Thursday, 6 May 2004

Much Ado About Nothing, Chambers Theatre, May 6, 2004

Much Ado About Nothing by William Shakespeare 
by Chambers Theatre 
Theatreworks, St. Kilda, 6 May to 22 May, 2004
Reviewer: Kate Herbert on May 6, 2004

Much Ado About Nothing is a study in confused love, mischief, wit and rumour. All the fuss is finally overcome and it ends happily for all but the villains.

Alex Pinder's production for Chambers Theatre focuses on the verbal and physical comedy some times more effectively than others.

There are two couples central to this comic romance.

Beatrice (Patti Stiles) and Benedick (Geoff Wallis) are verbal sparring partners both committed to singledom in a world obsessed withmarriage.

Stiles and Wallis revel in their battle of wit. Each exchange is a rapid thrust and parry of witty repartee.

Both play their characters with a layer of genuine warmth and truth below the veneer of acerbic banter. This allows us to believe their swift turn to love from confirmed bachelorhood.

Stiles is a playful and feisty Beatrice with a tender heart. Wallis's Benedick is a soldier, a man of principle, wit and cool dignity.

Simon Wood is a fine Don Pedro, giving him a noble authority, cheerfulness and rich, commanding voice.

The second couple, are Claudio, (Andrew Gillard) soldier and friend to Benedick, and Hero, (Bridgette Burton) sweet and shy cousin to Beatrice.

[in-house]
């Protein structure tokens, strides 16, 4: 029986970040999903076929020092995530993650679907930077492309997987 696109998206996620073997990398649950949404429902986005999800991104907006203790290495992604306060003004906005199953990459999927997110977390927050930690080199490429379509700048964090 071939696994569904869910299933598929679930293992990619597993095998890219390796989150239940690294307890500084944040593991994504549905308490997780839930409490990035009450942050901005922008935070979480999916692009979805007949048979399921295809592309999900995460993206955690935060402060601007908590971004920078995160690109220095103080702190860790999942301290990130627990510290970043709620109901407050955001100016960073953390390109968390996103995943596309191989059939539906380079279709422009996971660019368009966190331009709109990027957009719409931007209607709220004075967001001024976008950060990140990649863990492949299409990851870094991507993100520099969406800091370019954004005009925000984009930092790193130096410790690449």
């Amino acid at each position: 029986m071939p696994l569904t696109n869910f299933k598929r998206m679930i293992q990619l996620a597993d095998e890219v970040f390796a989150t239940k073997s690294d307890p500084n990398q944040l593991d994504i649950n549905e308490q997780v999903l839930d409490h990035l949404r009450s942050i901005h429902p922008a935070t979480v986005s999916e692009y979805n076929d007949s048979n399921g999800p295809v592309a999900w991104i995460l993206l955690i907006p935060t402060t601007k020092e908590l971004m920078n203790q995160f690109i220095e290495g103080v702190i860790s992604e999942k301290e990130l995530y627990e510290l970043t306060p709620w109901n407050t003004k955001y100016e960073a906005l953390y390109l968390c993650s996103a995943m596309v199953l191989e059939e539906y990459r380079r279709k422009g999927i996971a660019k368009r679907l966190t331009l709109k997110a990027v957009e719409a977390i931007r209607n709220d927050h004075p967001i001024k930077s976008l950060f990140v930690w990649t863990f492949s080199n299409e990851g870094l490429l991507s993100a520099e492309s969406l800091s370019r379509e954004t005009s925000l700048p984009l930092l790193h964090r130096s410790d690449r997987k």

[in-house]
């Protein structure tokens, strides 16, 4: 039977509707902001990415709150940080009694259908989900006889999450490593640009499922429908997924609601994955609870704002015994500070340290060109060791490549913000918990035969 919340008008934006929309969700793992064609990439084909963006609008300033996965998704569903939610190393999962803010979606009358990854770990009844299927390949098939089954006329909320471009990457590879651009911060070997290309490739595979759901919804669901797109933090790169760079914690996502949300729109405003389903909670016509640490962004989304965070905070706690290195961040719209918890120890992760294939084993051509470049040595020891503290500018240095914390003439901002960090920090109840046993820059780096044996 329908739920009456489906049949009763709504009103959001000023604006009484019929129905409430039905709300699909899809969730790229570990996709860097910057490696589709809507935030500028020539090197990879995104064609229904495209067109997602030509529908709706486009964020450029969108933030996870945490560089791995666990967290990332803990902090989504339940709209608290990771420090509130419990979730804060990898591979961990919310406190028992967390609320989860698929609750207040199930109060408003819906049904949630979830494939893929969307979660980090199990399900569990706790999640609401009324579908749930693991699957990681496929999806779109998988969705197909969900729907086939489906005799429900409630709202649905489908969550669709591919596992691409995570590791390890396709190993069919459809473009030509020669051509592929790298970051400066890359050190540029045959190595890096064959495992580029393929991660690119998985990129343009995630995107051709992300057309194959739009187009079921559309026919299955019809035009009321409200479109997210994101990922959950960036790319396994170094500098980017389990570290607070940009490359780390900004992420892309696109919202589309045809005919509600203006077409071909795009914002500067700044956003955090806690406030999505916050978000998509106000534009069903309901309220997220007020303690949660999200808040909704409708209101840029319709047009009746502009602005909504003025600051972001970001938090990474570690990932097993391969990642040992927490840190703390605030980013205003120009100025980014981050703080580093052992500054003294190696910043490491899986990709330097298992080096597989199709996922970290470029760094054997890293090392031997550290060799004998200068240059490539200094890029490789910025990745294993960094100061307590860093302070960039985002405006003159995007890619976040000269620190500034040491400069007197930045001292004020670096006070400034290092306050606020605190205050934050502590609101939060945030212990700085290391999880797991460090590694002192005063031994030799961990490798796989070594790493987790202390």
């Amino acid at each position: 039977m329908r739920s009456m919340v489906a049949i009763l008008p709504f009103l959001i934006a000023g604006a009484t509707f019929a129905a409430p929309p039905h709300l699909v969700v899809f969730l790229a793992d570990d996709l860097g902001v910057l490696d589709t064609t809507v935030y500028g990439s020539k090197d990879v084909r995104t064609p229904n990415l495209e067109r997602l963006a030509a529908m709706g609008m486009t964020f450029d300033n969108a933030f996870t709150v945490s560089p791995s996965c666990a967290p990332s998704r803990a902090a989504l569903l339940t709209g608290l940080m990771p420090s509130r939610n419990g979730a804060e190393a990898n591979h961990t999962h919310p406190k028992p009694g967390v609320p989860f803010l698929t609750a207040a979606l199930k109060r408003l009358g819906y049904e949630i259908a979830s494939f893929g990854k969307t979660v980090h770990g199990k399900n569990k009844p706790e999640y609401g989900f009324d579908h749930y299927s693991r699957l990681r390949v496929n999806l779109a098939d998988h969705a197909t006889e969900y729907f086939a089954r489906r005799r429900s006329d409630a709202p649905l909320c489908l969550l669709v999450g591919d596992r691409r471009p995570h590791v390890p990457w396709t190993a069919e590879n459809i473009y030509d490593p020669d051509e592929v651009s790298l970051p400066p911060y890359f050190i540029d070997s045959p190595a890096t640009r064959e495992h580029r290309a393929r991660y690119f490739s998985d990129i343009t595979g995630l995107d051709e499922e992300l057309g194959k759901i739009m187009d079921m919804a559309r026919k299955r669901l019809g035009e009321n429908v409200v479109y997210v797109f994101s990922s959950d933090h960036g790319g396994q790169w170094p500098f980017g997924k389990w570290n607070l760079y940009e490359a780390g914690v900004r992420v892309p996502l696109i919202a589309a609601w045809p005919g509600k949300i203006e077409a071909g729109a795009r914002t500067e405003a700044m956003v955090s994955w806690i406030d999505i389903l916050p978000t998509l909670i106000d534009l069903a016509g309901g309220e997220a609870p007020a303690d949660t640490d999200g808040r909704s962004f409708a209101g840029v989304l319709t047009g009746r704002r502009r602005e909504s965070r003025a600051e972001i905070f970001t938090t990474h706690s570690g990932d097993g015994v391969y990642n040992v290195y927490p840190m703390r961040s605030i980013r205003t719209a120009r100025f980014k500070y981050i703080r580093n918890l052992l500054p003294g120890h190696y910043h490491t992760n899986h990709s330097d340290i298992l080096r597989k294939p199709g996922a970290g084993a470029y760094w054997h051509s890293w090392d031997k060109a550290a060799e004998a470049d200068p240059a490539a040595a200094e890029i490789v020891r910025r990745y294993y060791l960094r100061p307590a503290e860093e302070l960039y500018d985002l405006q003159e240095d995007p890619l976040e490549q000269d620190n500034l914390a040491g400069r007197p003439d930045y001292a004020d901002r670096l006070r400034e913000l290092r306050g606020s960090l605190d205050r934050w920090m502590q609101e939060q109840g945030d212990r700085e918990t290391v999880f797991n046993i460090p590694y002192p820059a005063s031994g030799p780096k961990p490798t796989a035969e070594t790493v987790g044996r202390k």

Gillard finds a balance between Claudio's tongue-tied lovelorn scenes and his reckless over-reaction to Hero's supposed infidelity.

Burton is most successful when Hero is lamenting her false accusations.

Joe Clements plays three roles, Don John he portrays delightfully as a camp melancholic villain wearing rather overstated make up.

The scenes between the enthusiastic and incompetent policeman, Dogberry and his goofy subordinates (Anthea David, Burton) are funny but could be neater.

Randall Berger is rather melodramatic as Hero's father, Leonato, and Paul Bugeja sings charmingly as Balthasar.

Shane Thompson's design is interesting but far too busy for the stage. Its multiple floral patterns distract the eye from the action.

This production has some charming performances and comical moments. Its weakness is a lack of cohesive style and some awkward staging.

There are clumsy scene changes with actors changing on stage when this convention has not been established earlier.

Much Ado makes sense of Shakespeare's dense and witty dialogue and is a diverting night in the theatre.

LOOK FOR: The rapid word play battle between Beatrice and Benedick.

By Kate Herbert

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